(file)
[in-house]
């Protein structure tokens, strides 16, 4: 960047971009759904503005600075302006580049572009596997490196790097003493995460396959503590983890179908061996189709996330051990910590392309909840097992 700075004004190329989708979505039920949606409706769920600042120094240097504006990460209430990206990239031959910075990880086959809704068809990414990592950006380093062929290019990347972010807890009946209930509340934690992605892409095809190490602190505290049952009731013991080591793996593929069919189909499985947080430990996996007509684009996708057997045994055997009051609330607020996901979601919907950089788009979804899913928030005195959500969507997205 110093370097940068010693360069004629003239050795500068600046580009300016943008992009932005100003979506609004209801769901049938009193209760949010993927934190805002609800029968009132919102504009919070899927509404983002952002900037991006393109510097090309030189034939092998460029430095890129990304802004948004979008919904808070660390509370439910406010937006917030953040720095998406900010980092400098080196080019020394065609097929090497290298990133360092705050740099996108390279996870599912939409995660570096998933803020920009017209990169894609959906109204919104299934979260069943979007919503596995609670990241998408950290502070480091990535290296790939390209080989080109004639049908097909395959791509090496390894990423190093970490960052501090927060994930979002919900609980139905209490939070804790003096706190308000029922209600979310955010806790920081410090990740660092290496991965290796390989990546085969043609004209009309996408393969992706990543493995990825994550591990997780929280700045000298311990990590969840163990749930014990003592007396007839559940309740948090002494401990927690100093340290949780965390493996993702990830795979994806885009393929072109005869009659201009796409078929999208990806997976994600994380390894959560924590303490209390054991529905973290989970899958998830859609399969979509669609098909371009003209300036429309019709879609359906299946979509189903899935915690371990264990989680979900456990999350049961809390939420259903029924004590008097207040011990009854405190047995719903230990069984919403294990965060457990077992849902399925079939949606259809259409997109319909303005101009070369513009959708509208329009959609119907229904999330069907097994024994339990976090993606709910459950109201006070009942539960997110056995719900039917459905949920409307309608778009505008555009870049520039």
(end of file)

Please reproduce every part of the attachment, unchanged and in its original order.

[in-house]
């Protein structure tokens, strides 16, 4: 960047971009759904503005600075302006580049572009596997490196790097003493995460396959503590983890179908061996189709996330051990910590392309909840097992 700075004004190329989708979505039920949606409706769920600042120094240097504006990460209430990206990239031959910075990880086959809704068809990414990592950006380093062929290019990347972010807890009946209930509340934690992605892409095809190490602190505290049952009731013991080591793996593929069919189909499985947080430990996996007509684009996708057997045994055997009051609330607020996901979601919907950089788009979804899913928030005195959500969507997205 110093370097940068010693360069004629003239050795500068600046580009300016943008992009932005100003979506609004209801769901049938009193209760949010993927934190805002609800029968009132919102504009919070899927509404983002952002900037991006393109510097090309030189034939092998460029430095890129990304802004948004979008919904808070660390509370439910406010937006917030953040720095998406900010980092400098080196080019020394065609097929090497290298990133360092705050740099996108390279996870599912939409995660570096998933803020920009017209990169894609959906109204919104299934979260069943979007919503596995609670990241998408950290502070480091990535290296790939390209080989080109004639049908097909395959791509090496390894990423190093970490960052501090927060994930979002919900609980139905209490939070804790003096706190308000029922209600979310955010806790920081410090990740660092290496991965290796390989990546085969043609004209009309996408393969992706990543493995990825994550591990997780929280700045000298311990990590969840163990749930014990003592007396007839559940309740948090002494401990927690100093340290949780965390493996993702990830795979994806885009393929072109005869009659201009796409078929999208990806997976994600994380390894959560924590303490209390054991529905973290989970899958998830859609399969979509669609098909371009003209300036429309019709879609359906299946979509189903899935915690371990264990989680979900456990999350049961809390939420259903029924004590008097207040011990009854405190047995719903230990069984919403294990965060457990077992849902399925079939949606259809259409997109319909303005101009070369513009959708509208329009959609119907229904999330069907097994024994339990976090993606709910459950109201006070009942539960997110056995719900039917459905949920409307309608778009505008555009870049520039």